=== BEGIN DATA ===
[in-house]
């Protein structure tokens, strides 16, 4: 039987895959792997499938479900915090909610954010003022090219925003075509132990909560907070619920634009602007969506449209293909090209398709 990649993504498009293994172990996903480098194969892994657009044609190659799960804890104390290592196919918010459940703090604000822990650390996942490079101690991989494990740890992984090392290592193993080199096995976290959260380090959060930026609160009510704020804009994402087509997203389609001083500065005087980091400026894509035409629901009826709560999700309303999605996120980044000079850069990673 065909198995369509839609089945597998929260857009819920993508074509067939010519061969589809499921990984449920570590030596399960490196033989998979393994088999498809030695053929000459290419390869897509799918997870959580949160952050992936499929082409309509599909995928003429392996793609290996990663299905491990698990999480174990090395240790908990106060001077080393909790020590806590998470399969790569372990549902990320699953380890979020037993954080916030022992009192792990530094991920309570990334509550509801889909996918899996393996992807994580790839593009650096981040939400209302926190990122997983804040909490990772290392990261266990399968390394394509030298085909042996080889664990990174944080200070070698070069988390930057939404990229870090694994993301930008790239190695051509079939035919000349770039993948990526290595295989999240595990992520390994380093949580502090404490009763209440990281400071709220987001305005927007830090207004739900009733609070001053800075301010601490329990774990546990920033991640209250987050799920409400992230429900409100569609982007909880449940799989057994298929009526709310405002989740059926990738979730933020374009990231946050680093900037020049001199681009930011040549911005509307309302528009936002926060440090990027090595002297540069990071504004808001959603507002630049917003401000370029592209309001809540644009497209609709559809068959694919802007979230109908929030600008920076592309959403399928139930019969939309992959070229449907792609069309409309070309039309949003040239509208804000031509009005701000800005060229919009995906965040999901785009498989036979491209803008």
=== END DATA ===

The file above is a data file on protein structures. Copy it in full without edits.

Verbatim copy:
[in-house]
């Protein structure tokens, strides 16, 4: 039987895959792997499938479900915090909610954010003022090219925003075509132990909560907070619920634009602007969506449209293909090209398709 990649993504498009293994172990996903480098194969892994657009044609190659799960804890104390290592196919918010459940703090604000822990650390996942490079101690991989494990740890992984090392290592193993080199096995976290959260380090959060930026609160009510704020804009994402087509997203389609001083500065005087980091400026894509035409629901009826709560999700309303999605996120980044000079850069990673 065909198995369509839609089945597998929260857009819920993508074509067939010519061969589809499921990984449920570590030596399960490196033989998979393994088999498809030695053929000459290419390869897509799918997870959580949160952050992936499929082409309509599909995928003429392996793609290996990663299905491990698990999480174990090395240790908990106060001077080393909790020590806590998470399969790569372990549902990320699953380890979020037993954080916030022992009192792990530094991920309570990334509550509801889909996918899996393996992807994580790839593009650096981040939400209302926190990122997983804040909490990772290392990261266990399968390394394509030298085909042996080889664990990174944080200070070698070069988390930057939404990229870090694994993301930008790239190695051509079939035919000349770039993948990526290595295989999240595990992520390994380093949580502090404490009763209440990281400071709220987001305005927007830090207004739900009733609070001053800075301010601490329990774990546990920033991640209250987050799920409400992230429900409100569609982007909880449940799989057994298929009526709310405002989740059926990738979730933020374009990231946050680093900037020049001199681009930011040549911005509307309302528009936002926060440090990027090595002297540069990071504004808001959603507002630049917003401000370029592209309001809540644009497209609709559809068959694919802007979230109908929030600008920076592309959403399928139930019969939309992959070229449907792609069309409309070309039309949003040239509208804000031509009005701000800005060229919009995906965040999901785009498989036979491209803008």